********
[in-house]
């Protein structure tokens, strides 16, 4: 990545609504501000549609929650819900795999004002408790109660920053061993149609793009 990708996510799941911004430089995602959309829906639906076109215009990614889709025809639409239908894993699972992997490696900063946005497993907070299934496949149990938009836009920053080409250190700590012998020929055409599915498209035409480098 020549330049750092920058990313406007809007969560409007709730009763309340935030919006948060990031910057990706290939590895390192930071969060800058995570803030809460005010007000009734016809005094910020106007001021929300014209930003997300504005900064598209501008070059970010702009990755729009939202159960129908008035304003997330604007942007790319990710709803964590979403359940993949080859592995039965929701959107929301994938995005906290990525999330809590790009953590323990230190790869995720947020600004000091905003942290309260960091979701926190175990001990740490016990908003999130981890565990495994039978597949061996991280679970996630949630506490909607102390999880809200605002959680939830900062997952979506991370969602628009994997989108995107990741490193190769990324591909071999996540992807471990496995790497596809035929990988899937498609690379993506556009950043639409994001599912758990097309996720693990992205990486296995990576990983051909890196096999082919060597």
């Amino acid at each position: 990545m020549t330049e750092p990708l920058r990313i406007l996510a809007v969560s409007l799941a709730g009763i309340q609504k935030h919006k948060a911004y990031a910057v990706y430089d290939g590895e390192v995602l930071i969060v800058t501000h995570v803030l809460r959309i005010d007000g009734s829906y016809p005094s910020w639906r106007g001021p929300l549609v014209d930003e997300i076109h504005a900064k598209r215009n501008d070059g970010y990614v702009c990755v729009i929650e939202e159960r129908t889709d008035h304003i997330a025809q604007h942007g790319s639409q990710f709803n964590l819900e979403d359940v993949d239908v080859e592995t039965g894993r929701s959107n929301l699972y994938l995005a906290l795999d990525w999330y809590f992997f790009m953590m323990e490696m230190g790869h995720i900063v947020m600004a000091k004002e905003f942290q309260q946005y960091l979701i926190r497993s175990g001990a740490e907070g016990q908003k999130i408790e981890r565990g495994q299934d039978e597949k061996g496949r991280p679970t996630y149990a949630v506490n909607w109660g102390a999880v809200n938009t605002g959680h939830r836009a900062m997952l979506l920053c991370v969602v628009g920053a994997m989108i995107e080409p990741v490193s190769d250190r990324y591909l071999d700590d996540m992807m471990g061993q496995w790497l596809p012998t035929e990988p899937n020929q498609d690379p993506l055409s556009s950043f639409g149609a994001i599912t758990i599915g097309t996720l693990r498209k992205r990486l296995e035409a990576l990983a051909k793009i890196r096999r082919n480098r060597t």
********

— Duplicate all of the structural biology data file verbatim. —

[in-house]
């Protein structure tokens, strides 16, 4: 990545609504501000549609929650819900795999004002408790109660920053061993149609793009 990708996510799941911004430089995602959309829906639906076109215009990614889709025809639409239908894993699972992997490696900063946005497993907070299934496949149990938009836009920053080409250190700590012998020929055409599915498209035409480098 020549330049750092920058990313406007809007969560409007709730009763309340935030919006948060990031910057990706290939590895390192930071969060800058995570803030809460005010007000009734016809005094910020106007001021929300014209930003997300504005900064598209501008070059970010702009990755729009939202159960129908008035304003997330604007942007790319990710709803964590979403359940993949080859592995039965929701959107929301994938995005906290990525999330809590790009953590323990230190790869995720947020600004000091905003942290309260960091979701926190175990001990740490016990908003999130981890565990495994039978597949061996991280679970996630949630506490909607102390999880809200605002959680939830900062997952979506991370969602628009994997989108995107990741490193190769990324591909071999996540992807471990496995790497596809035929990988899937498609690379993506556009950043639409994001599912758990097309996720693990992205990486296995990576990983051909890196096999082919060597």
């Amino acid at each position: 990545m020549t330049e750092p990708l920058r990313i406007l996510a809007v969560s409007l799941a709730g009763i309340q609504k935030h919006k948060a911004y990031a910057v990706y430089d290939g590895e390192v995602l930071i969060v800058t501000h995570v803030l809460r959309i005010d007000g009734s829906y016809p005094s910020w639906r106007g001021p929300l549609v014209d930003e997300i076109h504005a900064k598209r215009n501008d070059g970010y990614v702009c990755v729009i929650e939202e159960r129908t889709d008035h304003i997330a025809q604007h942007g790319s639409q990710f709803n964590l819900e979403d359940v993949d239908v080859e592995t039965g894993r929701s959107n929301l699972y994938l995005a906290l795999d990525w999330y809590f992997f790009m953590m323990e490696m230190g790869h995720i900063v947020m600004a000091k004002e905003f942290q309260q946005y960091l979701i926190r497993s175990g001990a740490e907070g016990q908003k999130i408790e981890r565990g495994q299934d039978e597949k061996g496949r991280p679970t996630y149990a949630v506490n909607w109660g102390a999880v809200n938009t605002g959680h939830r836009a900062m997952l979506l920053c991370v969602v628009g920053a994997m989108i995107e080409p990741v490193s190769d250190r990324y591909l071999d700590d996540m992807m471990g061993q496995w790497l596809p012998t035929e990988p899937n020929q498609d690379p993506l055409s556009s950043f639409g149609a994001i599912t758990i599915g097309t996720l693990r498209k992205r990486l296995e035409a990576l990983a051909k793009i890196r096999r082919n480098r060597t």